German chancellor Angela Merkel is hopeful that President Donald J. Trump, Vladimir Putin, and other G20 leaders will be able to come together to “solve the world’s problems” through face-to-face meetings throughout the G20. Merkel told the G20 summit as much in her welcome speech, but stopped short of showing full support with a cautionary note. “…solutions can only be found if we are ready to compromise.”
Merkel also directly encouraged leaders not to fear their differences. To many people on the outside, “differences” are really all Trump and Putin seem to have in common.
Early and Swift Reaction
Trump’s brash and unmeasured approach to politics is already causing problems at the G20, with several self-contained riots breaking out in the street and protests in full swing since early yesterday evening in Hamburg.
While Trump and Putin “exchanged pleasantries” and shook hands on the world stage, anticapitalist protesters outside crafted smoke bombs and other weapons aimed at the police officers protecting the G20. Protests began early and resulted in security lockdowns for several leaders, including Australia’s Malcolm Turnbull, Indonesia’s Joko Widodo, and First Lady Melania Trump herself.
Riots targeting local police over the G20 began even before the G20 itself began, with rioters destroying luxury cars and local infrastructure. By Thursday, widespread demonstrations were reaching a fever pitch.
Blamed On Trump
Many of the most prominent protesters are protesting largely because of Trump’s presence and potential effect on decision-making. Turkish-German protester Fatima Cicek highlighted this in an interview, saying that “He is the most disruptive and egotistic leader at the summit.”
Greenpeace is also in attendance with “No Trump, Yes Paris” signs to show their displeasure at the POTUS’ presence. Though support for the organization has waned in the USA over the last few decades, the environmental protection group maintains robust support in Europe. They are mostly protesting Trump’s withdrawal from the Paris climate accord.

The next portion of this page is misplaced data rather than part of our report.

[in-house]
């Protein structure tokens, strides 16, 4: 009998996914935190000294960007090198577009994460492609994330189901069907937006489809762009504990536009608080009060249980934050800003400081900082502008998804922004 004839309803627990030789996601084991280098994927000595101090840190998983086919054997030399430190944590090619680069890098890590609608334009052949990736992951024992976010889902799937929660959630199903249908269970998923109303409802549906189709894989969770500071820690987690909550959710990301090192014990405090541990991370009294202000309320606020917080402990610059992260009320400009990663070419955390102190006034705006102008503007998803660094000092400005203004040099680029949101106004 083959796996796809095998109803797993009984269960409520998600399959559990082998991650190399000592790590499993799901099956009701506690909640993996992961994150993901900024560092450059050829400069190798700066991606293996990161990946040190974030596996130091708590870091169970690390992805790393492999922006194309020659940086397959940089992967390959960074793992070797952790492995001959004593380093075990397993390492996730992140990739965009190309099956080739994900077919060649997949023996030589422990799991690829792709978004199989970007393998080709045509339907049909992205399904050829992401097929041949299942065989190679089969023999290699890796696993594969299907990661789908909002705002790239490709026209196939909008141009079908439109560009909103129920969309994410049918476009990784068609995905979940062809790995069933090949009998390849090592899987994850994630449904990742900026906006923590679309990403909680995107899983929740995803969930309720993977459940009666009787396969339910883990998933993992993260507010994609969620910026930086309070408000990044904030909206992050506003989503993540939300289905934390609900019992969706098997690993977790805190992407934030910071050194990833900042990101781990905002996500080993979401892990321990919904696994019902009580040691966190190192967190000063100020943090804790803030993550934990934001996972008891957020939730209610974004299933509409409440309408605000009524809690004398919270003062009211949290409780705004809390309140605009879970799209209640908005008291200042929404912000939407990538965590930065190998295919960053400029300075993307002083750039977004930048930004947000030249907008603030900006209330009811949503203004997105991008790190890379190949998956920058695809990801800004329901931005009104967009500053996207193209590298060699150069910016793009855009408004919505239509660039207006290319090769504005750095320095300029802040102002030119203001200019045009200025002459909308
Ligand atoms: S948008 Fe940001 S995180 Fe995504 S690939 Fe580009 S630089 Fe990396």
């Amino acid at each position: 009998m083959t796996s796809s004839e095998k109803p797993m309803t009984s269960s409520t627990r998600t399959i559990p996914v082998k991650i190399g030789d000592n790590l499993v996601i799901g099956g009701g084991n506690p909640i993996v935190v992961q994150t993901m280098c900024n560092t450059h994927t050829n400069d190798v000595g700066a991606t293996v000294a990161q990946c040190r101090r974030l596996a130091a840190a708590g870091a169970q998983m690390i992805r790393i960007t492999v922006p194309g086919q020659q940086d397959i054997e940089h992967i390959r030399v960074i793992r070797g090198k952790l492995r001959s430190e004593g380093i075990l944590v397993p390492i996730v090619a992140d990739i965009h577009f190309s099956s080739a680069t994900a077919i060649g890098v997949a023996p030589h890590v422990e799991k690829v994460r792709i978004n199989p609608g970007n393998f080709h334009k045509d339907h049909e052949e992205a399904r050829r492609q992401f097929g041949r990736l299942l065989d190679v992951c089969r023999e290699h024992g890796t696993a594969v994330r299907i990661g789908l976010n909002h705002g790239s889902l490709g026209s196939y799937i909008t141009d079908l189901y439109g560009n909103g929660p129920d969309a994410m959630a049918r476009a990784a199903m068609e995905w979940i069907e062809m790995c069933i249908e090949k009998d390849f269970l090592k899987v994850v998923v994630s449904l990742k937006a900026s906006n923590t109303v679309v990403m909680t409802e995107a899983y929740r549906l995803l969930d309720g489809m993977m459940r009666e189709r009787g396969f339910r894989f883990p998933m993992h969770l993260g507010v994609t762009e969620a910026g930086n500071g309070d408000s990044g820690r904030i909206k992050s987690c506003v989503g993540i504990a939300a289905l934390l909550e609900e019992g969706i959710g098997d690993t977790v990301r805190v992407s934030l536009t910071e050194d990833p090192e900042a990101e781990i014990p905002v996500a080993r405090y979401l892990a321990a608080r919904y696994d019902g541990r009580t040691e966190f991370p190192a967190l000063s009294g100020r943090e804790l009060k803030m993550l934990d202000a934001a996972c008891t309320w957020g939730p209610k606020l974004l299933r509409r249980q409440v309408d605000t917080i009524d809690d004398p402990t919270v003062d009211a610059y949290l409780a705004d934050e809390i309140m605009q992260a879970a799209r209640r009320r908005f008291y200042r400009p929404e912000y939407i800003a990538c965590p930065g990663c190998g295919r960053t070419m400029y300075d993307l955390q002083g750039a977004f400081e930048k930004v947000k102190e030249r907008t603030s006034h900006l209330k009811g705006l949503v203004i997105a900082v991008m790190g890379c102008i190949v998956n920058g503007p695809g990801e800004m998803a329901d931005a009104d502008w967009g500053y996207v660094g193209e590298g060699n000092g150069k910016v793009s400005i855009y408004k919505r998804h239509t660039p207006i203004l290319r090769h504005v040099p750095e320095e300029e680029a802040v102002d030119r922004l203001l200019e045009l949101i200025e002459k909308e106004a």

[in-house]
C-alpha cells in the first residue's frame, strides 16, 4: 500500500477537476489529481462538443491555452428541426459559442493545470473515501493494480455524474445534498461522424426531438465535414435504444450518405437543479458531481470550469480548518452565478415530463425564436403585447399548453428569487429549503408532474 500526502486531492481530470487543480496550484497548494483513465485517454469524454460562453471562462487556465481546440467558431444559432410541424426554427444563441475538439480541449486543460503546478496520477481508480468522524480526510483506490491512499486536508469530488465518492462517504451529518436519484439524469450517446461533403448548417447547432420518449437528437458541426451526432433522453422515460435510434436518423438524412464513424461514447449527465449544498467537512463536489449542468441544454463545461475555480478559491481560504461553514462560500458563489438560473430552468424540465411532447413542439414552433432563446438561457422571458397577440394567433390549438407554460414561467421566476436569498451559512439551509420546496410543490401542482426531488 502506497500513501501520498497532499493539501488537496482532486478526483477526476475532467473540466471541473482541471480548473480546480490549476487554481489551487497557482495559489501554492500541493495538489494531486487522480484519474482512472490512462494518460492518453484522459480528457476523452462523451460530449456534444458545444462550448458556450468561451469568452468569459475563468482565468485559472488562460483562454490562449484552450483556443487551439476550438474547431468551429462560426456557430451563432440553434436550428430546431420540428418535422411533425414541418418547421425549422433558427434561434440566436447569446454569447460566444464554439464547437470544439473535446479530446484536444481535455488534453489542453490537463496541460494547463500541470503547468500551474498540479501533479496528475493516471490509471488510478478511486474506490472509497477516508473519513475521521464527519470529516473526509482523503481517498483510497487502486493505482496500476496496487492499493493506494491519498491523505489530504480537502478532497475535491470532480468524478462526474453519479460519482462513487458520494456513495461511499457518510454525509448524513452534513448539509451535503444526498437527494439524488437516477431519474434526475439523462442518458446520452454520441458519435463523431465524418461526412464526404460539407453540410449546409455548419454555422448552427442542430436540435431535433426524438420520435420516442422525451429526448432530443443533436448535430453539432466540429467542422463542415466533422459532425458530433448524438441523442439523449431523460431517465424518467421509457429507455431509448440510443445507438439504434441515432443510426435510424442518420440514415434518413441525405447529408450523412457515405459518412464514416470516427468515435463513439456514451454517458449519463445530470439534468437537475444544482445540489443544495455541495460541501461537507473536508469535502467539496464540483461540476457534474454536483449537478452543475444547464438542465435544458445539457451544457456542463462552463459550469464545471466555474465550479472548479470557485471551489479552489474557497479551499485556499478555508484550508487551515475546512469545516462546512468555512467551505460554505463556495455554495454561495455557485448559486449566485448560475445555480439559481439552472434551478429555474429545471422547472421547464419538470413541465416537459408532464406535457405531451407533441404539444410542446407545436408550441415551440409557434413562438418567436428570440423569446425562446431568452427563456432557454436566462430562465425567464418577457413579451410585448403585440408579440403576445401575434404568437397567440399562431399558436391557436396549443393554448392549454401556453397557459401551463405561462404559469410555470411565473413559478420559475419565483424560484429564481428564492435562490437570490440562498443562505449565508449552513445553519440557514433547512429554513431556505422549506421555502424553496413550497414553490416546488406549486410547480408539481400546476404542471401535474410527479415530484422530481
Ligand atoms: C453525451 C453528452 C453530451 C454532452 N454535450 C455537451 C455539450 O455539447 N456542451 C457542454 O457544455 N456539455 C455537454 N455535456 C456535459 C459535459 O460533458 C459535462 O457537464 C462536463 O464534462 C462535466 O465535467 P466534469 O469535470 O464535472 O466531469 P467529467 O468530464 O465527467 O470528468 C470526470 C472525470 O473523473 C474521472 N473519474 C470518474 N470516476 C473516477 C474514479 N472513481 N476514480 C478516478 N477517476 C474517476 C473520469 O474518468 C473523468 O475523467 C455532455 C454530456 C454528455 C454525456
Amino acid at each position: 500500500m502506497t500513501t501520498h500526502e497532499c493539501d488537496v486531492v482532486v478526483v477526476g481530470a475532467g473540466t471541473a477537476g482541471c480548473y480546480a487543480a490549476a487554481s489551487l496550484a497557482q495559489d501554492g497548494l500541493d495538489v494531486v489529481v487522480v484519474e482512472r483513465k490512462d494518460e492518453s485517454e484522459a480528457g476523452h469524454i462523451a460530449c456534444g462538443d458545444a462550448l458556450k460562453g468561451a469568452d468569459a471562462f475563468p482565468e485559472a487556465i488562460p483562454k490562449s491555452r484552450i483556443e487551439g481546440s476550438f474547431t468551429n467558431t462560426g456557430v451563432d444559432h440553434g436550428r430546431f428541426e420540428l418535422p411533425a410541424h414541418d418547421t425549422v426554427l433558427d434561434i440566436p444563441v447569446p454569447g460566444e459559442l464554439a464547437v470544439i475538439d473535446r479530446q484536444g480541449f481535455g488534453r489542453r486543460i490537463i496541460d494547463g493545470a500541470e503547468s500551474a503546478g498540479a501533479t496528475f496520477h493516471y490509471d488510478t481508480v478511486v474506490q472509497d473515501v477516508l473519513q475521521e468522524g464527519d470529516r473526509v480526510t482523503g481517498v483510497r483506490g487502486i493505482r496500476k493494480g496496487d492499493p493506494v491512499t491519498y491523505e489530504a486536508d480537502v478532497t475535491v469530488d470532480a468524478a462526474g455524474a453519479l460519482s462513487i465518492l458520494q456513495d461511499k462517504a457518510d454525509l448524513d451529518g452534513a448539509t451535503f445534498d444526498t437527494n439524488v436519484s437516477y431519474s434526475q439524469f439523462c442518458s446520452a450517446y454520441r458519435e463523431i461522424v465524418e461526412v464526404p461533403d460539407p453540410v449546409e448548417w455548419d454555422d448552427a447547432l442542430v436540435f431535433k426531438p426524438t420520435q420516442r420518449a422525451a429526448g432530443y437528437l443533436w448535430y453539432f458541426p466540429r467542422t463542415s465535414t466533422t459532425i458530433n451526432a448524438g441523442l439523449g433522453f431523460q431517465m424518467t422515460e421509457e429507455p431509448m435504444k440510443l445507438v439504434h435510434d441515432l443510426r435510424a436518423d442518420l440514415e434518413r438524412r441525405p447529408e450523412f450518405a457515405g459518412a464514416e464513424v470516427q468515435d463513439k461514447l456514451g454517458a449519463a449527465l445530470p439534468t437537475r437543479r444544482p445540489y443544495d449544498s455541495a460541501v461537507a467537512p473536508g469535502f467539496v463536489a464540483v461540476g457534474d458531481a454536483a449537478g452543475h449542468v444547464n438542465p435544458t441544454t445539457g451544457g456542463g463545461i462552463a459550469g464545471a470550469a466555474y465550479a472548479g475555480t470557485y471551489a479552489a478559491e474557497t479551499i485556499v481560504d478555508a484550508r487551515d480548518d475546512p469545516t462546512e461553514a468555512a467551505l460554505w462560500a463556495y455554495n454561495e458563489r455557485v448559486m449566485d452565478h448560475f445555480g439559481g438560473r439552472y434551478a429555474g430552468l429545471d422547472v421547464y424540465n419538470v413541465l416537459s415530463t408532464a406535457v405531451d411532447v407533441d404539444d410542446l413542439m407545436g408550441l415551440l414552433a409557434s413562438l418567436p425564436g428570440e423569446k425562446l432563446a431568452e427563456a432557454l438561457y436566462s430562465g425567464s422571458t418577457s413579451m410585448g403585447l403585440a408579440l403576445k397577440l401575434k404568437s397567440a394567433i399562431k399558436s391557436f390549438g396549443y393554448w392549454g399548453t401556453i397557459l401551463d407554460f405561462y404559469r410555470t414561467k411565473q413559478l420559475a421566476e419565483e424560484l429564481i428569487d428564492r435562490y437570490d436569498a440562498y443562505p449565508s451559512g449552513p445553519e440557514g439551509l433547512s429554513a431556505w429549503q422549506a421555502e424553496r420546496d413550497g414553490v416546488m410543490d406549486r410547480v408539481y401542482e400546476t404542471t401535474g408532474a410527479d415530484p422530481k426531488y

Trump’s withdrawal disappointed many key allies, but some experts believe it was the right move to make and put the American working populace first.
Response from Hamburg Police
Over the last three days, police have struggled to regain control of Hamburg and the area around the G20. They are directly responsible for protecting both Trump, 35 other high-profile leaders, and nearly 6,500 summit attendants, making security of the utmost importance.
By 12:50 PM CEST on Friday, police had already been pelted with Molotov cocktails, real bullets, glass bottles, and other projectiles. Entire streets were locked down to try and stem the violence. At least 76 police officers and an unknown quantity of protesters were injured in the back-and-forth fighting.
Police have utilized rubber bullets, tear gas and water cannons in an effort subdue hundreds of protesters.
Trump Questions his Own People
Inside the summit, the POTUS met with a rotating series of leaders, including key players from Russia (Putin), Poland (Duda), Japan (Abe), and South Korea (Jae-in). He also found time to deliver a speech in Warsaw, the historical location of one of Poland’s largest Jewish ghettos during WWII.
In a surprising move, he seemed to question the west as a whole, indicating that he was unsure “whether the West has the will to survive.” Trump also outwardly admitted to the possibility of Russian interference in the election, but was quick to identify the possibility for interference from other countries, ending by reminding people that “no one really knows for sure.”
First Lady Remains on Lockdown
The First Lady remains segregated in her guest accommodations, unable to leave due to the street scuffles taking place just outside. She and other spouses are missing a program with lunch, a boat ride, and a climate control center tour because of the lockdown.
Trump continues to meet with other leaders despite continued protests and riots breaking out on the streets below.